A poem written by an anonymous employee at the Union of Shop, Distributive, and Allied Workers (USDAW). They and their colleagues are taking industrial action against their own union employer in a dispute over pay.

The poem is provided as an image in order to preserve the structure.

It might surprise you General Secretary, 				the word ‘we’ has many different contexts, 								some you might have forgot. We, as in 	‘We deserve more than pay puffed up by pensions’ 					As in 						‘We do not, will not, accept your offer’ As in 	‘We are discontents’ 				As in 						‘We’ve begun to organise’ As in 	‘We’re being told our demands aren’t rational, 								but the past two years beg to differ.’
As in We
To be honest, General Secretary, 				it’s hard to care what you feel When the only ‘we’ you know 				is a partnership deal. It’s hard not to take 			all your comments to the papers, 								as double crosses When everything you say, 				just so happens 							to sound like the bosses. If you care so much for the members 					whose lives are on the brink 									of poverty Maybe you should try 			asking them what they think, 							if you have the humility. Whilst in corporation boardrooms, 				your trade union plays mother,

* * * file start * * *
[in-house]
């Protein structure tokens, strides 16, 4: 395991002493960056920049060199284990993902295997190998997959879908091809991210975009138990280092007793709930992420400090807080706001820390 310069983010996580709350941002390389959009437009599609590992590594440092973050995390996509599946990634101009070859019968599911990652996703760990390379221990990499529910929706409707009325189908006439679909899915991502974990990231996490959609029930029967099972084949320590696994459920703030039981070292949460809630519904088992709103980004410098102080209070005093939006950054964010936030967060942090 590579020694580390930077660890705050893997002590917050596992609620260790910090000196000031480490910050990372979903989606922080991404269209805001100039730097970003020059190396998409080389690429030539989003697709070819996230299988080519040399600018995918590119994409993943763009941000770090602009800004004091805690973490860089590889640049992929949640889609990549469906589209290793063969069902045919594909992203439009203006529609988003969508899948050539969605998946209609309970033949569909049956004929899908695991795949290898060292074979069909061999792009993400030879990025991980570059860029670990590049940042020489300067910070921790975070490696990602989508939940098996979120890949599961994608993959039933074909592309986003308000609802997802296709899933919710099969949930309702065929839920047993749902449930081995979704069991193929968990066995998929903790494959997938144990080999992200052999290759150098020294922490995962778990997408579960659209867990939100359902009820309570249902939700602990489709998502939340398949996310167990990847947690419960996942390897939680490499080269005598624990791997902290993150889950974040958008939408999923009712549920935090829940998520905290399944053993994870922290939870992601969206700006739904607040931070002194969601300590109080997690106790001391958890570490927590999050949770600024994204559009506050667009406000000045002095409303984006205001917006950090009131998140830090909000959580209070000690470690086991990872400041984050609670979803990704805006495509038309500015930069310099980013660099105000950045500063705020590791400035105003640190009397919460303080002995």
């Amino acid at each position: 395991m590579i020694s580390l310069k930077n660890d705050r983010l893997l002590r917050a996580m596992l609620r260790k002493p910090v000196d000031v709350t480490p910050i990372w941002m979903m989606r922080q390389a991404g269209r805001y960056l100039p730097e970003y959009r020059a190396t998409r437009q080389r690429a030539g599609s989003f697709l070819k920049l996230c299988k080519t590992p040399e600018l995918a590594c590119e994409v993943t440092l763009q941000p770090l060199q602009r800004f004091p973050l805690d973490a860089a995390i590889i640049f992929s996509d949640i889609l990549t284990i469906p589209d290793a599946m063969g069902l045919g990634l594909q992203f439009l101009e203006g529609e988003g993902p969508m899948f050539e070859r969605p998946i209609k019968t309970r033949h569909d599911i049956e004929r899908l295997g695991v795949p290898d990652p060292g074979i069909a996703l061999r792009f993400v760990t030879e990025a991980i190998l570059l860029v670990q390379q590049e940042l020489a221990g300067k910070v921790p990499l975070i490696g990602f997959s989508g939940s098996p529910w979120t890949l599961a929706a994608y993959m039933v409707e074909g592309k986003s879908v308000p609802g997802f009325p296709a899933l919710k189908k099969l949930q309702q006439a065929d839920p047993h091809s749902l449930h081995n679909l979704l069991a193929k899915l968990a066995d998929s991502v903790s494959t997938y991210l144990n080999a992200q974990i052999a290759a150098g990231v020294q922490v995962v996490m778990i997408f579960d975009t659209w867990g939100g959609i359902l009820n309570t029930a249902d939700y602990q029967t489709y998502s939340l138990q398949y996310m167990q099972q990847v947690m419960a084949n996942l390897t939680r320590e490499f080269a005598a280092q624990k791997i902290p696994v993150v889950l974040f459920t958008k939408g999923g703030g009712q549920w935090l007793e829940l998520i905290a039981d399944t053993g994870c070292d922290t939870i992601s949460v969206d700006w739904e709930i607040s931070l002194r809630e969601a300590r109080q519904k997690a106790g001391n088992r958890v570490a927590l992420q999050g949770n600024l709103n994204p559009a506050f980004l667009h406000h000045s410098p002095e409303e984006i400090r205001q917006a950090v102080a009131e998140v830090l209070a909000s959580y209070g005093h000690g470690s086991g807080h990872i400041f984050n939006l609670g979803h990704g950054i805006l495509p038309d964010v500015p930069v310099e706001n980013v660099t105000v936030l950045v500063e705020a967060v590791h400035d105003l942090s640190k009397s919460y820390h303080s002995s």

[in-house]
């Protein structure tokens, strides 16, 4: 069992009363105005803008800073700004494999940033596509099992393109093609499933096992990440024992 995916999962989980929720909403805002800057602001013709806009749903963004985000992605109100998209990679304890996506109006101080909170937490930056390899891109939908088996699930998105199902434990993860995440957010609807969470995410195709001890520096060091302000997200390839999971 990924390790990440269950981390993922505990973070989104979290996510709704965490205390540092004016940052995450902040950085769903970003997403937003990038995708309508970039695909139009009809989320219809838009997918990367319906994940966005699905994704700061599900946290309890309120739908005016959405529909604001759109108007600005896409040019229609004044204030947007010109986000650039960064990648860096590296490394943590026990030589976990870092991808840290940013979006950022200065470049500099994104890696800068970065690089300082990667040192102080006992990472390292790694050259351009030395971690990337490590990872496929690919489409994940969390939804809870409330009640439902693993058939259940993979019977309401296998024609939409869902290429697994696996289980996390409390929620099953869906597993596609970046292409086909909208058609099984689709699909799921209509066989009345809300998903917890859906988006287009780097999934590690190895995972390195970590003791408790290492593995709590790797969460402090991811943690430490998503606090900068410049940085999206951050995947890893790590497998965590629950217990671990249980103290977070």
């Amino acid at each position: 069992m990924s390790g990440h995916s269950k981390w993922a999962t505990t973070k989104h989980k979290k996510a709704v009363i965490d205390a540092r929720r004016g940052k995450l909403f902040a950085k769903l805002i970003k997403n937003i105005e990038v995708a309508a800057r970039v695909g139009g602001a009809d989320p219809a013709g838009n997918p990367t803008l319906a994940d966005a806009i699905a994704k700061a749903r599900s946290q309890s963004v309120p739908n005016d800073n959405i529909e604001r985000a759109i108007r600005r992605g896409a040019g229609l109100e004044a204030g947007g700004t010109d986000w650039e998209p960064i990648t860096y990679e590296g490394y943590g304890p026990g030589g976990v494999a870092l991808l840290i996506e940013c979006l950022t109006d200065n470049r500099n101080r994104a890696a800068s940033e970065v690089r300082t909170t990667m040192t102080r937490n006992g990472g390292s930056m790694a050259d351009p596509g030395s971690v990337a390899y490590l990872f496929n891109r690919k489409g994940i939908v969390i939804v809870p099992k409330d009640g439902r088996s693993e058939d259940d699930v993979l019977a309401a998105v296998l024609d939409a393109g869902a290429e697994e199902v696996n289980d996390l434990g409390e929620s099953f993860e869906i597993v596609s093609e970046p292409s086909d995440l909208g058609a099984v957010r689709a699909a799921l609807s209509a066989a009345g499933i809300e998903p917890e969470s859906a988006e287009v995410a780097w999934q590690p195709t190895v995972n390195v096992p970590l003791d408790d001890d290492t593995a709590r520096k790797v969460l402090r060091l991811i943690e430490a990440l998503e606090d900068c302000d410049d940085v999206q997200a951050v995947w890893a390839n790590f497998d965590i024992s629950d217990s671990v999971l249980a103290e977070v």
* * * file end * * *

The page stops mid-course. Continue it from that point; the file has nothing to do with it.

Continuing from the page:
you ‘use the plight  of one set of workers  to hammer another’ Another worker’s opinion; 			a rep thinks it’s ‘rock bottom’ What can you call 		this kind of behaviour? 					Rotten. So if you keep on provoking, 				make it us versus you, What else are your workers 			supposed to do? If the unions and the employers 				are too much alike Then there’s only one option left: 				to strike.
So throughout the union, 			by whoever is able Until our employers, 			the gen sec and his mates 								come to the table, Each of us organised, 			is withdrawing our labour. You’ll find us 		on the picket lines, 					the street’s percussion our tabor! We’ll strike 		like matches 				all ready to ignite. What did the old Mohr write in his confessional? 						‘What is your idea of happiness:  to fight.’

Cover image is 'The Strikes of June 1936' by Boris Taslitzky. Photo: © Tate, London 2022

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